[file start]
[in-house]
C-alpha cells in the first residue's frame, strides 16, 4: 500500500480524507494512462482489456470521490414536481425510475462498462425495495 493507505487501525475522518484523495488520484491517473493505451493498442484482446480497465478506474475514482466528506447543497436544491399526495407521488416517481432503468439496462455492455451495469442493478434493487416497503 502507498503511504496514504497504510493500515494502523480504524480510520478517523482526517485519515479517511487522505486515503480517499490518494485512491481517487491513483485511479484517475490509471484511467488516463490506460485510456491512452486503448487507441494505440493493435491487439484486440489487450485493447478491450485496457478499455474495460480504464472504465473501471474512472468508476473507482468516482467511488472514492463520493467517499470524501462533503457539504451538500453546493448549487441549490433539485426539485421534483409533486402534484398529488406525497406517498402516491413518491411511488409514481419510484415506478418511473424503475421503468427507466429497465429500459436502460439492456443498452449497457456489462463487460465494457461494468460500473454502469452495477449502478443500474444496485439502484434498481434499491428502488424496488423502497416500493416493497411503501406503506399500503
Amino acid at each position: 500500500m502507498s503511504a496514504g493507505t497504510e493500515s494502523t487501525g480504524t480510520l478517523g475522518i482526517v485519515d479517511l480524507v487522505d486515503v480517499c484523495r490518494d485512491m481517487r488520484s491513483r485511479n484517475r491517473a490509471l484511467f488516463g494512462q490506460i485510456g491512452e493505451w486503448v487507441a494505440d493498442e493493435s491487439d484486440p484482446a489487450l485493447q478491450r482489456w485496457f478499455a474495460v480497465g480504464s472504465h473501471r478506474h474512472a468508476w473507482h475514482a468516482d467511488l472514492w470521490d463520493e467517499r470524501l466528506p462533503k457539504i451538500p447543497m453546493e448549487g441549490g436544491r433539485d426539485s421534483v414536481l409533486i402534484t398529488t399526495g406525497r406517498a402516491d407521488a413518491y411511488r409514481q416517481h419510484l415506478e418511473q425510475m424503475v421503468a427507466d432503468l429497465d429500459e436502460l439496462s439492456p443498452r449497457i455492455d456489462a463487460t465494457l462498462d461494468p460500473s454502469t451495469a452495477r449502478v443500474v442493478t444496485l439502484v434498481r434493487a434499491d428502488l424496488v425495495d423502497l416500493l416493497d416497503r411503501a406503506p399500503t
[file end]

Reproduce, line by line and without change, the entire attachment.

[in-house]
C-alpha cells in the first residue's frame, strides 16, 4: 500500500480524507494512462482489456470521490414536481425510475462498462425495495 493507505487501525475522518484523495488520484491517473493505451493498442484482446480497465478506474475514482466528506447543497436544491399526495407521488416517481432503468439496462455492455451495469442493478434493487416497503 502507498503511504496514504497504510493500515494502523480504524480510520478517523482526517485519515479517511487522505486515503480517499490518494485512491481517487491513483485511479484517475490509471484511467488516463490506460485510456491512452486503448487507441494505440493493435491487439484486440489487450485493447478491450485496457478499455474495460480504464472504465473501471474512472468508476473507482468516482467511488472514492463520493467517499470524501462533503457539504451538500453546493448549487441549490433539485426539485421534483409533486402534484398529488406525497406517498402516491413518491411511488409514481419510484415506478418511473424503475421503468427507466429497465429500459436502460439492456443498452449497457456489462463487460465494457461494468460500473454502469452495477449502478443500474444496485439502484434498481434499491428502488424496488423502497416500493416493497411503501406503506399500503
Amino acid at each position: 500500500m502507498s503511504a496514504g493507505t497504510e493500515s494502523t487501525g480504524t480510520l478517523g475522518i482526517v485519515d479517511l480524507v487522505d486515503v480517499c484523495r490518494d485512491m481517487r488520484s491513483r485511479n484517475r491517473a490509471l484511467f488516463g494512462q490506460i485510456g491512452e493505451w486503448v487507441a494505440d493498442e493493435s491487439d484486440p484482446a489487450l485493447q478491450r482489456w485496457f478499455a474495460v480497465g480504464s472504465h473501471r478506474h474512472a468508476w473507482h475514482a468516482d467511488l472514492w470521490d463520493e467517499r470524501l466528506p462533503k457539504i451538500p447543497m453546493e448549487g441549490g436544491r433539485d426539485s421534483v414536481l409533486i402534484t398529488t399526495g406525497r406517498a402516491d407521488a413518491y411511488r409514481q416517481h419510484l415506478e418511473q425510475m424503475v421503468a427507466d432503468l429497465d429500459e436502460l439496462s439492456p443498452r449497457i455492455d456489462a463487460t465494457l462498462d461494468p460500473s454502469t451495469a452495477r449502478v443500474v442493478t444496485l439502484v434498481r434493487a434499491d428502488l424496488v425495495d423502497l416500493l416493497d416497503r411503501a406503506p399500503t